<strong>By Thomas D. Elias </strong>
Whether it’s the possibility of a magnetic levitation train or the hyperloop proposed by Elon Musk, the route of potential alternative designs for California’s putative bullet train invariably follows Interstate 5 from just west of Bakersfield to the San Francisco Bay area.
That’s why the Thanksgiving week ruling by a Sacramento Superior Court judge forbidding the state’s High Speed Rail Authority from tapping billions of dollars in voter-approved state bonds for the project represents an opportunity and not a setback.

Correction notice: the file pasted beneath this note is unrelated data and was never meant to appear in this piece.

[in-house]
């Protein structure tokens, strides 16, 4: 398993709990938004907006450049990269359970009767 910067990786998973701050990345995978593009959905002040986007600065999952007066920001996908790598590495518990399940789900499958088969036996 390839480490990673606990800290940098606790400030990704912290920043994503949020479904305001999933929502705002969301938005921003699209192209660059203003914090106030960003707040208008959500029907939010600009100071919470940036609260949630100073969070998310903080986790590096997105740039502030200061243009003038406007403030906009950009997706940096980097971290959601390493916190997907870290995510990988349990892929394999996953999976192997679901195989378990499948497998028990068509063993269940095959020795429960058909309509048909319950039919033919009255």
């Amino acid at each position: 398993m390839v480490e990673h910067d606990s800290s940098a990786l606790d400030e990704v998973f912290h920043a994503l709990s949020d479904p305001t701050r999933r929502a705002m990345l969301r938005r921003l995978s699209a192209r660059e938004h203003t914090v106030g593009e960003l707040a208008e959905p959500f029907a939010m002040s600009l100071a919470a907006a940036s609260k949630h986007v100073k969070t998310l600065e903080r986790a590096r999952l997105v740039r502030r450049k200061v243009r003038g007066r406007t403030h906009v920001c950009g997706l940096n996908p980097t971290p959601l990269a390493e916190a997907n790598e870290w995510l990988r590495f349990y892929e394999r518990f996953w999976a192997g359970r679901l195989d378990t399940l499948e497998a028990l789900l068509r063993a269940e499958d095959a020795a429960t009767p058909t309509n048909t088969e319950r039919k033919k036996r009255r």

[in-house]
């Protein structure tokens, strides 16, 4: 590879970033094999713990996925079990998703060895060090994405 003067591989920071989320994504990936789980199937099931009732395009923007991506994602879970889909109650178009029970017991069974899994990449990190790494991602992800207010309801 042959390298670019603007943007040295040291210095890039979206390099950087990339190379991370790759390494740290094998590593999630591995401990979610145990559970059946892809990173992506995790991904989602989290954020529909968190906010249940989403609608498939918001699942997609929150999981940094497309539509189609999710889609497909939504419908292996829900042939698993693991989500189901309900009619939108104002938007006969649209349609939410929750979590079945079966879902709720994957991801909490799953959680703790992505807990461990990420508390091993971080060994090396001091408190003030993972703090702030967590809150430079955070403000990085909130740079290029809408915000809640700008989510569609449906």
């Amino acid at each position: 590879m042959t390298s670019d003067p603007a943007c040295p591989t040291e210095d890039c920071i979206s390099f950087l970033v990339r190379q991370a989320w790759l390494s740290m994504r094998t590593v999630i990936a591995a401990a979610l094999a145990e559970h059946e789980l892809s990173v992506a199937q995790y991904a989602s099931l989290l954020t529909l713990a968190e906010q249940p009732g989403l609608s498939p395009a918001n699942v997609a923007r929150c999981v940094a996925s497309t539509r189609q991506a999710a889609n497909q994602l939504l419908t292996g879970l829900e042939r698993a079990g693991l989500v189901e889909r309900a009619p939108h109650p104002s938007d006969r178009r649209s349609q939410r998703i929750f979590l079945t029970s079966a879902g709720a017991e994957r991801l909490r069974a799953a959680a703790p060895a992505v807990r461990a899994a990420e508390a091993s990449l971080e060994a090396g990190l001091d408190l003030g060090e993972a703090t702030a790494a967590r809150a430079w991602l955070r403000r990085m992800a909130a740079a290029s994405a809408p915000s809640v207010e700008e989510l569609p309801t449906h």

Cries for a new popular vote on the bonds went up immediately after Judge Michael Kenny’s decision, but that’s unlikely anytime soon. So, the best course now is to make this project sensible, and the way to do that is to look hard at its potential routes.
From the start, the route chosen by bullet train officials has made little sense. Steep gradients on the north side of the Tehachapi mountains probably mean that the path will swing through the Antelope Valley cities of Palmdale and Lancaster, roughly tracking Highways 14 and 58 between Los Angeles and Bakersfield.